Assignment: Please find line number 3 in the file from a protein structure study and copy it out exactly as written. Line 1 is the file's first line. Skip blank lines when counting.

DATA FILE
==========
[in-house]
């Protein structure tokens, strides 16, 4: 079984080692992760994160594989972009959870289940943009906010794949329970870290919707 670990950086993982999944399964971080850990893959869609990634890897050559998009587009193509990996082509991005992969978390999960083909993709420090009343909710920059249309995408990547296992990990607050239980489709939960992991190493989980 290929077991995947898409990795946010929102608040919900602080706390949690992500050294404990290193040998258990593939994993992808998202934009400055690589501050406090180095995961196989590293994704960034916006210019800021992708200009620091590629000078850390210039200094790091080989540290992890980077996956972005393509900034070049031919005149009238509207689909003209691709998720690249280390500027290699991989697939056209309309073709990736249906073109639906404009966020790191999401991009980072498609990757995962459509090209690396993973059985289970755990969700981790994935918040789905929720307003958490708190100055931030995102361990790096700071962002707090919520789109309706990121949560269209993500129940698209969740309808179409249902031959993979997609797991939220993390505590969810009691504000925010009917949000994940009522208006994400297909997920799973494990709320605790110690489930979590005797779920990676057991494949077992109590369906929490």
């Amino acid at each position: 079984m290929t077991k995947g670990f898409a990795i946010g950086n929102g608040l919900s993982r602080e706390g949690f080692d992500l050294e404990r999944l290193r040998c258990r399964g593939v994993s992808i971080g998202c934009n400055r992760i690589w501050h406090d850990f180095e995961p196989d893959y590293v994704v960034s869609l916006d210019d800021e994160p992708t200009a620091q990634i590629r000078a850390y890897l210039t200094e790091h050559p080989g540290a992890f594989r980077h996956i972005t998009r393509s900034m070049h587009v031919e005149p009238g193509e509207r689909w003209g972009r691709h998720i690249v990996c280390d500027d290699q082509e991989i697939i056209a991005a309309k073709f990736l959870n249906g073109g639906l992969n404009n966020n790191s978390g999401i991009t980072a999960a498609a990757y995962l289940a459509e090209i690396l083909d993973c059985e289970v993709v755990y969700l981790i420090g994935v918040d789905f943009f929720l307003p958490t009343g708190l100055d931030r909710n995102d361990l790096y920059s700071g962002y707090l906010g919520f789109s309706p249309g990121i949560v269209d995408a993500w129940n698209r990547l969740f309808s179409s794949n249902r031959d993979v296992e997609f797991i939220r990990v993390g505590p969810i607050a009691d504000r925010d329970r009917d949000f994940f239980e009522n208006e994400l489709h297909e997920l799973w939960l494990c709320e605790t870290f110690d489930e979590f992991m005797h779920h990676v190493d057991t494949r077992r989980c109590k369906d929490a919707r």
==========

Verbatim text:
């Amino acid at each position: 079984m290929t077991k995947g670990f898409a990795i946010g950086n929102g608040l919900s993982r602080e706390g949690f080692d992500l050294e404990r999944l290193r040998c258990r399964g593939v994993s992808i971080g998202c934009n400055r992760i690589w501050h406090d850990f180095e995961p196989d893959y590293v994704v960034s869609l916006d210019d800021e994160p992708t200009a620091q990634i590629r000078a850390y890897l210039t200094e790091h050559p080989g540290a992890f594989r980077h996956i972005t998009r393509s900034m070049h587009v031919e005149p009238g193509e509207r689909w003209g972009r691709h998720i690249v990996c280390d500027d290699q082509e991989i697939i056209a991005a309309k073709f990736l959870n249906g073109g639906l992969n404009n966020n790191s978390g999401i991009t980072a999960a498609a990757y995962l289940a459509e090209i690396l083909d993973c059985e289970v993709v755990y969700l981790i420090g994935v918040d789905f943009f929720l307003p958490t009343g708190l100055d931030r909710n995102d361990l790096y920059s700071g962002y707090l906010g919520f789109s309706p249309g990121i949560v269209d995408a993500w129940n698209r990547l969740f309808s179409s794949n249902r031959d993979v296992e997609f797991i939220r990990v993390g505590p969810i607050a009691d504000r925010d329970r009917d949000f994940f239980e009522n208006e994400l489709h297909e997920l799973w939960l494990c709320e605790t870290f110690d489930e979590f992991m005797h779920h990676v190493d057991t494949r077992r989980c109590k369906d929490a919707r």